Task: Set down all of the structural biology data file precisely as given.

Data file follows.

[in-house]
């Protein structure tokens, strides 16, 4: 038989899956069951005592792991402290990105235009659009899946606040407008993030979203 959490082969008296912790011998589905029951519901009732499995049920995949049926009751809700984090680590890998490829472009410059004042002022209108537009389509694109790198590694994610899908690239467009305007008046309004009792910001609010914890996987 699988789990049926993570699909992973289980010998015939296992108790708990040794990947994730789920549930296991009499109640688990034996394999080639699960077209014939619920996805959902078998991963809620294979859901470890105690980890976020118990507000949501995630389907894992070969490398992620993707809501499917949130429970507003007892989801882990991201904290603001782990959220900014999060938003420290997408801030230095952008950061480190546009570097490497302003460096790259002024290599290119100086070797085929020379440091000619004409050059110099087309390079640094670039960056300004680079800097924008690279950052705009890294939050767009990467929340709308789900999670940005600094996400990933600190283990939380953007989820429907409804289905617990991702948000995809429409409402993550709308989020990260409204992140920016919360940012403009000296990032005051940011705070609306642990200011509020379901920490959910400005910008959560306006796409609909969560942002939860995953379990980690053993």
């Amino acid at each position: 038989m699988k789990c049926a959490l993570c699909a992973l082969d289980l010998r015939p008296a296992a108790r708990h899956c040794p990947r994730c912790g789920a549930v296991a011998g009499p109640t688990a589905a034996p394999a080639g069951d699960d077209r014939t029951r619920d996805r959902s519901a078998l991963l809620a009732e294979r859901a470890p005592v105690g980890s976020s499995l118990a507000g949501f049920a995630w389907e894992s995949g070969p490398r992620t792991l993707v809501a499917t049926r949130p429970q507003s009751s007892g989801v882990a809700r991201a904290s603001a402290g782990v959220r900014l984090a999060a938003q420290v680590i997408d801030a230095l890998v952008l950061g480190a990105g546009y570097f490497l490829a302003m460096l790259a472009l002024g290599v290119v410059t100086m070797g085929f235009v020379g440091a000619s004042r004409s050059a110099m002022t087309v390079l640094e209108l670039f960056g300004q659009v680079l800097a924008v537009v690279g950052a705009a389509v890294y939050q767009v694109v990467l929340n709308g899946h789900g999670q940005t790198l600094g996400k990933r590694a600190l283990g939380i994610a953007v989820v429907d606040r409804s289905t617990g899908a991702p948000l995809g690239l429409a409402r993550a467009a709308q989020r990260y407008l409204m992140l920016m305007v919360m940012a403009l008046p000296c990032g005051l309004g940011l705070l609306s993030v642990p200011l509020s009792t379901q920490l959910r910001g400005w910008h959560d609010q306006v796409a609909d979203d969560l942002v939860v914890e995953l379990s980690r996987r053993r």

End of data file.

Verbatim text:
[in-house]
């Protein structure tokens, strides 16, 4: 038989899956069951005592792991402290990105235009659009899946606040407008993030979203 959490082969008296912790011998589905029951519901009732499995049920995949049926009751809700984090680590890998490829472009410059004042002022209108537009389509694109790198590694994610899908690239467009305007008046309004009792910001609010914890996987 699988789990049926993570699909992973289980010998015939296992108790708990040794990947994730789920549930296991009499109640688990034996394999080639699960077209014939619920996805959902078998991963809620294979859901470890105690980890976020118990507000949501995630389907894992070969490398992620993707809501499917949130429970507003007892989801882990991201904290603001782990959220900014999060938003420290997408801030230095952008950061480190546009570097490497302003460096790259002024290599290119100086070797085929020379440091000619004409050059110099087309390079640094670039960056300004680079800097924008690279950052705009890294939050767009990467929340709308789900999670940005600094996400990933600190283990939380953007989820429907409804289905617990991702948000995809429409409402993550709308989020990260409204992140920016919360940012403009000296990032005051940011705070609306642990200011509020379901920490959910400005910008959560306006796409609909969560942002939860995953379990980690053993």
């Amino acid at each position: 038989m699988k789990c049926a959490l993570c699909a992973l082969d289980l010998r015939p008296a296992a108790r708990h899956c040794p990947r994730c912790g789920a549930v296991a011998g009499p109640t688990a589905a034996p394999a080639g069951d699960d077209r014939t029951r619920d996805r959902s519901a078998l991963l809620a009732e294979r859901a470890p005592v105690g980890s976020s499995l118990a507000g949501f049920a995630w389907e894992s995949g070969p490398r992620t792991l993707v809501a499917t049926r949130p429970q507003s009751s007892g989801v882990a809700r991201a904290s603001a402290g782990v959220r900014l984090a999060a938003q420290v680590i997408d801030a230095l890998v952008l950061g480190a990105g546009y570097f490497l490829a302003m460096l790259a472009l002024g290599v290119v410059t100086m070797g085929f235009v020379g440091a000619s004042r004409s050059a110099m002022t087309v390079l640094e209108l670039f960056g300004q659009v680079l800097a924008v537009v690279g950052a705009a389509v890294y939050q767009v694109v990467l929340n709308g899946h789900g999670q940005t790198l600094g996400k990933r590694a600190l283990g939380i994610a953007v989820v429907d606040r409804s289905t617990g899908a991702p948000l995809g690239l429409a409402r993550a467009a709308q989020r990260y407008l409204m992140l920016m305007v919360m940012a403009l008046p000296c990032g005051l309004g940011l705070l609306s993030v642990p200011l509020s009792t379901q920490l959910r910001g400005w910008h959560d609010q306006v796409a609909d979203d969560l942002v939860v914890e995953l379990s980690r996987r053993r």